Be2Can Review: ‘In the Fade’ an Effective Revenge Drama

Be2Can Review: ‘In the Fade’ an Effective Revenge Drama

Actress Diane Kruger gives a riveting performance as a woman who has lost everything and seeks justice in In the Fade, the latest film from Fatih Akin (The Edge of Heaven, Goodbye Berlin), a German director of Turkish descent. 

But as the film nears its inevitable conclusion, it becomes apparent that however well-made In the Fade is, it has become little more than the usual revenge movie in the vein of Death Wish, dressed up in arthouse trimmings. 

Taken on those grounds, the movie works just fine. But for anyone expecting something a little more thoughtful or challenging, Katja’s quest for justice won’t bring satisfaction to anyone but herself. 

In the Fade shakes things up a bit by having grieving mother Katja Sekerci as the lead, and by challenging preconceptions of who is responsible for the deadly explosion that results in the deaths of her husband and young son: Islamic terrorism, of course, is the initial suspect, but we soon discover that neo-Nazis targeting Muslim businesses are to blame. 

Kruger, who has been featured in Hollywood films like Inglourious Basterds and National Treasure, is a whirlwind force as Katja, who turns to drugs to ease her pain before she learns who the suspects are: André (Ulrich Brandhoff) and Edda Möller (Hanna Hilsdorf), a known white supremacist couple.

Katja is certain the pair are responsible because she saw Hanna outside her husband’s business hours before the blast. And so is Edda’s father, Jürgen (Ulrich Tukur), who finds bomb-making materials tied to the explosion in his garage. But is that enough evidence to convict them?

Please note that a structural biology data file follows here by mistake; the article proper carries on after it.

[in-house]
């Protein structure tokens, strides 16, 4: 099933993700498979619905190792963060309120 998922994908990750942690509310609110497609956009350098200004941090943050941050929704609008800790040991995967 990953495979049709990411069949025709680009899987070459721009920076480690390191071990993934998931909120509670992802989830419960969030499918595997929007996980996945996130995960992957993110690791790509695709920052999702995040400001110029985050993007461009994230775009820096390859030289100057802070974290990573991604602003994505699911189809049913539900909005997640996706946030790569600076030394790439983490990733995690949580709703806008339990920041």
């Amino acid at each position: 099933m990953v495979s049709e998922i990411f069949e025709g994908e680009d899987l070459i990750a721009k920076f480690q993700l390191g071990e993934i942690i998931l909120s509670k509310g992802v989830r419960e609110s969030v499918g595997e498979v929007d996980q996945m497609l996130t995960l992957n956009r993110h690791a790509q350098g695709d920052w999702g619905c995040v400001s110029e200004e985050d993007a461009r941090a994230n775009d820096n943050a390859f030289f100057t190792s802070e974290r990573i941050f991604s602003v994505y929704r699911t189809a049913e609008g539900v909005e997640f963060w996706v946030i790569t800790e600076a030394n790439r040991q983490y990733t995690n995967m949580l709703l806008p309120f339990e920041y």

The film seems to think so, even if the German legal system does not, and so we get an unusual final act set on a Greek island that aims to provide deliver either some cheap thrills or a pat resolution to the story.

Final end-credit scrawl brings attention to the very-real problem of neo-Nazi terrorism in Germany, which has resulted in numerous murders and bombings over the past two decades.

But In the Fade doesn’t seem to do justice to that real-world issue, where murderers sometimes get away and don’t face the wrath of Paul Kersey vigilante justice. It could have been a stronger, and certainly more infuriating, film had the third act been excised completely.

One of the other issues raised with In the Fade is that it doesn’t address the issue of Islamic terrorism; that doesn’t sound entirely reasonable on the surface, given that the particulars of this film instead involve neo-Nazi terrorism.

While watching the film, however, it’s something that’s always in the background, in the minds of the police and media and the motives of the killers; it’s not Akin’s responsibility to address Islamic terrorism here, but by ignoring it the film loses a little depth. 

Screened as part of this year’s Be2Can festival in Prague (it also played at the Karlovy Vary International Film Festival in July), In the Fade will see a general release in the Czech Republic on January 4. 

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